phpMyAdmin is an open-source PHP based tool for managing MySQL and MariaDB servers over a web-based interface.

phpMyAdmin  allows you to interact with MySQL databases, manage user accounts and  privileges, execute SQL-statements, import and export data in a variety  of data formats and much more.

In this tutorial, we will walk through the steps necessary for installing and securing phpMyAdmin with Apache on CentOS 7.


Ensure that you have met the following prerequisites before continuing with this tutorial:

Although  not necessary, it is advised to access your phpMyAdmin installation  over HTTPS. If you don’t have SSL on your sites, follow the instructions  about securing your Apache with Let’s Encrypt on CentOS 7.

Installing phpMyAdmin

To install phpMyAdmin on a CentOS 7 system perform the following steps:

phpMyAdmin is not available in CentOS 7 core repositories. To install phpMyAdmin we need to enable the EPEL repository first:

sudo yum install epel-release

Once the EPEL repository is enabled we can install phpMyAdmin and all of it’s dependencies with the following command:

sudo yum install phpmyadmin

Configuring and Securing phpMyAdmin

Apache  configuration file for phpMyAdmin is created automatically during the  installation. By default all connections except those from localhost are  denied. Since we will be accessing phpMyAdmin from remote locations we  need to modify the configuration file and specify allowed IP addresses.

Open the phpMyAdmin Apache configuration file:

sudo nano /etc/httpd/conf.d/phpMyAdmin.conf

Change the two lines that read Require ip with your home connection’s IP address. If you don’t know your home IP address open Google search in your web browser and type what is my ip./etc/httpd/conf.d/phpMyAdmin.conf

# Apache 2.4
    Require ip
    Require ip ::1


Close and save the file.

If you want to be able to access your phpMyAdmin installation from any location add Require all granted before the Require ip line.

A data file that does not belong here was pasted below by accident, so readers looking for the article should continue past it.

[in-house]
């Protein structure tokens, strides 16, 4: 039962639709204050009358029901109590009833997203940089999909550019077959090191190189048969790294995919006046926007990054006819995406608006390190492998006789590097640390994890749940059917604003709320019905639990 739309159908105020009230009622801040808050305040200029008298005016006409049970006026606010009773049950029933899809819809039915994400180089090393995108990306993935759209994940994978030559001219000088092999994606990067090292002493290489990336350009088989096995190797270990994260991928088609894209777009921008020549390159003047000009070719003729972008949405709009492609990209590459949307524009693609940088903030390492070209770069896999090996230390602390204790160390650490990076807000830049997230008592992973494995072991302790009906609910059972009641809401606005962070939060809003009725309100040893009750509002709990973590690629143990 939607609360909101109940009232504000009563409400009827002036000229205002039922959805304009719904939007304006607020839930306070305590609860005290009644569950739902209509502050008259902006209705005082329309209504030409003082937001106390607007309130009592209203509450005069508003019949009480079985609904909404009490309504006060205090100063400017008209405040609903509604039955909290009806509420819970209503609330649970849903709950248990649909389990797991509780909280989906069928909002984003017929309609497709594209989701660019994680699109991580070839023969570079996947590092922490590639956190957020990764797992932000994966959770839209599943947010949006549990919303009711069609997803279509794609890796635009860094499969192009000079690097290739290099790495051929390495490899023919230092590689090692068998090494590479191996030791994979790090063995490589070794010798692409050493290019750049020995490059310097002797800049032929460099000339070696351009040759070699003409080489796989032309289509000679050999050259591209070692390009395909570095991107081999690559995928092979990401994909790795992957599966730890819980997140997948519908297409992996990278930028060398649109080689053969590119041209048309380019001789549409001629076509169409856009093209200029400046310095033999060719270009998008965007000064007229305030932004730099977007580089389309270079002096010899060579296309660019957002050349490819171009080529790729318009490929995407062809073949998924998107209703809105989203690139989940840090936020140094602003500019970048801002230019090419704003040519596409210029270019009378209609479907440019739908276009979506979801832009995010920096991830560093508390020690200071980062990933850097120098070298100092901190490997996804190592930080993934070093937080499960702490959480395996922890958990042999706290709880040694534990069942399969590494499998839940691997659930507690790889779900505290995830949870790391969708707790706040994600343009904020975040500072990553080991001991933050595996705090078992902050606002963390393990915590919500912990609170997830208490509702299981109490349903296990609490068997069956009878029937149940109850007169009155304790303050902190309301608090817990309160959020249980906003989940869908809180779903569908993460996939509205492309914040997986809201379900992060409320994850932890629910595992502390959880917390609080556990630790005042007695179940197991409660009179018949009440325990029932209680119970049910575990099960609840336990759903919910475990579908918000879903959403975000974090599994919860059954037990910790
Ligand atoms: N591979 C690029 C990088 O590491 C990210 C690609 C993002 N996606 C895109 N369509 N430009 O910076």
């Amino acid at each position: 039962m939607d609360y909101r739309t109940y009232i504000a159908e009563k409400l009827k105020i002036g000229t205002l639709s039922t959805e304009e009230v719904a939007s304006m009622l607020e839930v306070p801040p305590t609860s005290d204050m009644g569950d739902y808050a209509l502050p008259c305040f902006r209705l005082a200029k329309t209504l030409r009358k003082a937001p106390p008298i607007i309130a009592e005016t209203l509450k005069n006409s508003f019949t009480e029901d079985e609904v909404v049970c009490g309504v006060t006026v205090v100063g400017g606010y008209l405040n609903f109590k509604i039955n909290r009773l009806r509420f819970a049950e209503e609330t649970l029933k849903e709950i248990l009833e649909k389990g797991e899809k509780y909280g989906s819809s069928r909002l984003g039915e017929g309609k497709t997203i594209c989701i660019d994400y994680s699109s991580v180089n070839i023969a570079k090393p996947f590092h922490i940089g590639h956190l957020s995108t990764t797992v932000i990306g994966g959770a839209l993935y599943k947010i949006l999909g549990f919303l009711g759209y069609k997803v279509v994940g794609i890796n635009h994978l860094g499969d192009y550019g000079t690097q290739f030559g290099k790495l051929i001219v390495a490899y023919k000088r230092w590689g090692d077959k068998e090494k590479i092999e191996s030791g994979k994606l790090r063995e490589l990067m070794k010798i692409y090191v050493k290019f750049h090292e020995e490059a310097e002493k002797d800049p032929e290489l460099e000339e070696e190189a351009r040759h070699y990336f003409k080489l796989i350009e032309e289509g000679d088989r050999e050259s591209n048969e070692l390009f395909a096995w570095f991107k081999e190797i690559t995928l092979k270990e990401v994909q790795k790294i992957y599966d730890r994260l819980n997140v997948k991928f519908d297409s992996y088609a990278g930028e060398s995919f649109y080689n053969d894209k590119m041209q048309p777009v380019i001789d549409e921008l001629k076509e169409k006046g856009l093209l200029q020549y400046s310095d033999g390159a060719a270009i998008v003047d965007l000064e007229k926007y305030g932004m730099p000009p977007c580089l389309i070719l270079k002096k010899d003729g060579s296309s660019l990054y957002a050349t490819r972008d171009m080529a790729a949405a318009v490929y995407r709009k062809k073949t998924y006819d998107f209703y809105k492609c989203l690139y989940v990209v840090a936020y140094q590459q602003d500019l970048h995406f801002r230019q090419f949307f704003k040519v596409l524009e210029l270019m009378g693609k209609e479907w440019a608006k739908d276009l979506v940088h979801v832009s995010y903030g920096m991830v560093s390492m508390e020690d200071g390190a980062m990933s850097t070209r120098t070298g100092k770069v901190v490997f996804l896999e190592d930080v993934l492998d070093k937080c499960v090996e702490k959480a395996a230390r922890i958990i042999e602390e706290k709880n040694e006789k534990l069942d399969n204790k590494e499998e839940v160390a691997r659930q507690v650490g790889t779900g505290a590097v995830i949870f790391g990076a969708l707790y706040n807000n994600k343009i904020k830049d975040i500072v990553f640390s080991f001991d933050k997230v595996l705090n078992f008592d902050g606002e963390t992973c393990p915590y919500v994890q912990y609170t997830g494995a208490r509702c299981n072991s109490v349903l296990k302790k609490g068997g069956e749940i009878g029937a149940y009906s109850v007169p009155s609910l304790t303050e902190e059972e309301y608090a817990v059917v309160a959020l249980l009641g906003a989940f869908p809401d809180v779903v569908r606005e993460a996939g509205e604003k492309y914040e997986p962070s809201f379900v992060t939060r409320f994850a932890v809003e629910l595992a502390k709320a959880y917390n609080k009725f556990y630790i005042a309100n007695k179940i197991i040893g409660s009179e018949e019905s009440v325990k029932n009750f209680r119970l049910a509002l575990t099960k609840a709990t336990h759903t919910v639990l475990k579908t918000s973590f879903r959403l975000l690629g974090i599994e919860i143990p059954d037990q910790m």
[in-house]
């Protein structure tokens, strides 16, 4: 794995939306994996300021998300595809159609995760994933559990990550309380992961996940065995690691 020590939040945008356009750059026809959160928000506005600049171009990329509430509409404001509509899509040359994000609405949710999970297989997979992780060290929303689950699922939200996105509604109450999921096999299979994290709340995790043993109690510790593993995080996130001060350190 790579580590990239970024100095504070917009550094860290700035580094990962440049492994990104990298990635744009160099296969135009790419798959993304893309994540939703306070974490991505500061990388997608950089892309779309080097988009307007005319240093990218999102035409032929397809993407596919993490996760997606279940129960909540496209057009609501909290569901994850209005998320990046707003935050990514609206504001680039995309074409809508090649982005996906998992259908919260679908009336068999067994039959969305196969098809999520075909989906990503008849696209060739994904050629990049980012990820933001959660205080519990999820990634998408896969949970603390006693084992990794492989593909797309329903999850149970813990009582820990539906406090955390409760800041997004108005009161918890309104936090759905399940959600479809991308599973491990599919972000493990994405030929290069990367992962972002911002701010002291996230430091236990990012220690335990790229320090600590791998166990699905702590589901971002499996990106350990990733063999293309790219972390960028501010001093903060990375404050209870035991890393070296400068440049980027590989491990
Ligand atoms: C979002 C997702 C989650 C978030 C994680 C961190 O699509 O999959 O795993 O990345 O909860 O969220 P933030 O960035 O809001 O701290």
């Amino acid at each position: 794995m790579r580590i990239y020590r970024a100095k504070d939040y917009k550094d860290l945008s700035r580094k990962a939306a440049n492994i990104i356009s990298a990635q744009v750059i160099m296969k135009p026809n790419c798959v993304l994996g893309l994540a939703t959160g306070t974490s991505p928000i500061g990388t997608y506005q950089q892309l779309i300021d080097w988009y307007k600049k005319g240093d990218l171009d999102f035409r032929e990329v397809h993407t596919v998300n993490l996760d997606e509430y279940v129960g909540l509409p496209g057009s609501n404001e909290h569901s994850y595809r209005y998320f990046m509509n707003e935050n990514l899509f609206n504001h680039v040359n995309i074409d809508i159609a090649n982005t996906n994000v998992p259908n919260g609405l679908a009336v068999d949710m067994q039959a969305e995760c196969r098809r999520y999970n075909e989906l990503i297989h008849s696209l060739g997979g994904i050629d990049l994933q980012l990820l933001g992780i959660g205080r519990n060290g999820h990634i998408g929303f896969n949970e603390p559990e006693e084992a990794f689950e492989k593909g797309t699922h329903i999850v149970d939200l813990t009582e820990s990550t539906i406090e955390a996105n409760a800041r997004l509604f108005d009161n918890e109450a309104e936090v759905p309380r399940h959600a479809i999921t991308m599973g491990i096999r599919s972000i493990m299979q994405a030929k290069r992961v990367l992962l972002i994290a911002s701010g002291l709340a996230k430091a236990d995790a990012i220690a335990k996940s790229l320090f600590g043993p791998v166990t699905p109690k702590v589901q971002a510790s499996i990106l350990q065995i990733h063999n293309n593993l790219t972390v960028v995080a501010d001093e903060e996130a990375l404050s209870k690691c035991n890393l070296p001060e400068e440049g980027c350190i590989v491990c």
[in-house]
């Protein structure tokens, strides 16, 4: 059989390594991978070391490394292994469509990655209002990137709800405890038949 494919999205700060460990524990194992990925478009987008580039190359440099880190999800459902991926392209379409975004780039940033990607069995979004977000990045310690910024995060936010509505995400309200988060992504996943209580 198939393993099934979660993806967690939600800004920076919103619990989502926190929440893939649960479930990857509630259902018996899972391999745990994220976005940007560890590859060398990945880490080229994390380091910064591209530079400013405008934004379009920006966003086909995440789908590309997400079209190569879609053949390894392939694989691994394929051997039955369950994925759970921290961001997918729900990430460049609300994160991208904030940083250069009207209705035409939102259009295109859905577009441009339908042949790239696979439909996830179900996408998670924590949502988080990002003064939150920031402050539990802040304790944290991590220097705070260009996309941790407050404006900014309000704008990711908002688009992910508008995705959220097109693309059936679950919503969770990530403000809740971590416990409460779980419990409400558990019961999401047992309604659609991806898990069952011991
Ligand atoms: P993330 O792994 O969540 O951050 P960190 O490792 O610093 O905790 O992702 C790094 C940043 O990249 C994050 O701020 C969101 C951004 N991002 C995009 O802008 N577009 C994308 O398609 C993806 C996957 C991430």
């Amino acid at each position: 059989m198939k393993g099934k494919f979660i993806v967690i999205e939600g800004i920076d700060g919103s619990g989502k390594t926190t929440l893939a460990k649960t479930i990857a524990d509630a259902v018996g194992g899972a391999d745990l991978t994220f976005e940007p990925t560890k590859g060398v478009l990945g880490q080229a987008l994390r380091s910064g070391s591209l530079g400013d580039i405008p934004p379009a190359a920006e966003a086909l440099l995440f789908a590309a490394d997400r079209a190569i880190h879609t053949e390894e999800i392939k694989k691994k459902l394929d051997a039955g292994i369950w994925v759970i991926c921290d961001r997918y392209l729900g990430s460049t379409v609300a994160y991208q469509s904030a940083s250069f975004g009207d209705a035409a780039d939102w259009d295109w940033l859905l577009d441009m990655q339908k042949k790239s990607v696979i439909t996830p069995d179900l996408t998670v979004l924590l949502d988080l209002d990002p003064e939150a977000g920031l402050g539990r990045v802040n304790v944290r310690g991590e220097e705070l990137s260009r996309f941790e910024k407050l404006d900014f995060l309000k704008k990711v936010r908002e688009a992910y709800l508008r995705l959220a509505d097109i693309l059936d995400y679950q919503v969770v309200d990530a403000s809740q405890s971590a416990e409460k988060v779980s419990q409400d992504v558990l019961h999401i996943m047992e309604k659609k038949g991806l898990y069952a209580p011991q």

For an extra layer of security we’ll password protect the phpMyAdmin directory by setting up a basic authentication.

Start by creating a new authentication file using the htpasswd tool. We will store the .htpasswd file in /etc/phpMyAdmin directory:

sudo htpasswd -c /etc/phpMyAdmin/.htpasswd admin

In this example we are creating a user named admin. You can choose any username you want.

The command above will prompt you to enter and confirm the user’s password.

New password: 
Re-type new password: 
Adding password for user admin

Later, if you need to add additional users, use the same command without the -c flag:

sudo htpasswd /etc/phpMyAdmin/.htpasswd admin2

The next step is to configure Apache to password protect the phpMyAdmin directory and use the .htpasswd file. To do so open the phpMyAdmin.conf file which was automatically created during the phpMyAdmin installation:

sudo nano /etc/httpd/conf.d/phpMyAdmin.conf

And insert the following lines highlighted in yellow:


<Directory /usr/share/phpMyAdmin/>
    AddDefaultCharset UTF-8

    Options  +FollowSymLinks +Multiviews +Indexes
    AllowOverride None
    AuthType basic
    AuthName "Authentication Required"
    AuthUserFile /etc/phpMyAdmin/.htpasswd
    Require valid-user

   <IfModule mod_authz_core.c>


Save the file and restart the Apache service for changes to take effect:

sudo systemctl restart httpd

It is also a good idea to change the /phpmyadmin alias to something more unique and secure.

When accessing your phpMyAdmin, you will be prompted to enter the login credentials of the user you previously created:


After entering the basic  authentication, you’ll be taken to the phpMyAdmin login page where you  need to enter your MySQL administrative user login credentials.

Accessing phpMyAdmin

To  access the phpMyAdmin interface open your favorite browser and type  your server’s domain name or public IP address followed by /phpmyadmin:


Enter the administrative user login credentials you previously created and click Go.

Once you log in, you’ll see the phpMyAdmin dashboard, which will look something like this:


Congratulations, you have successfully installed phpMyAdmin on your CentOS 7 server. You can now start creating MySQL databases, users and tables and perform various MySQL queries and operations.

If you have questions, feel free to leave a comment below.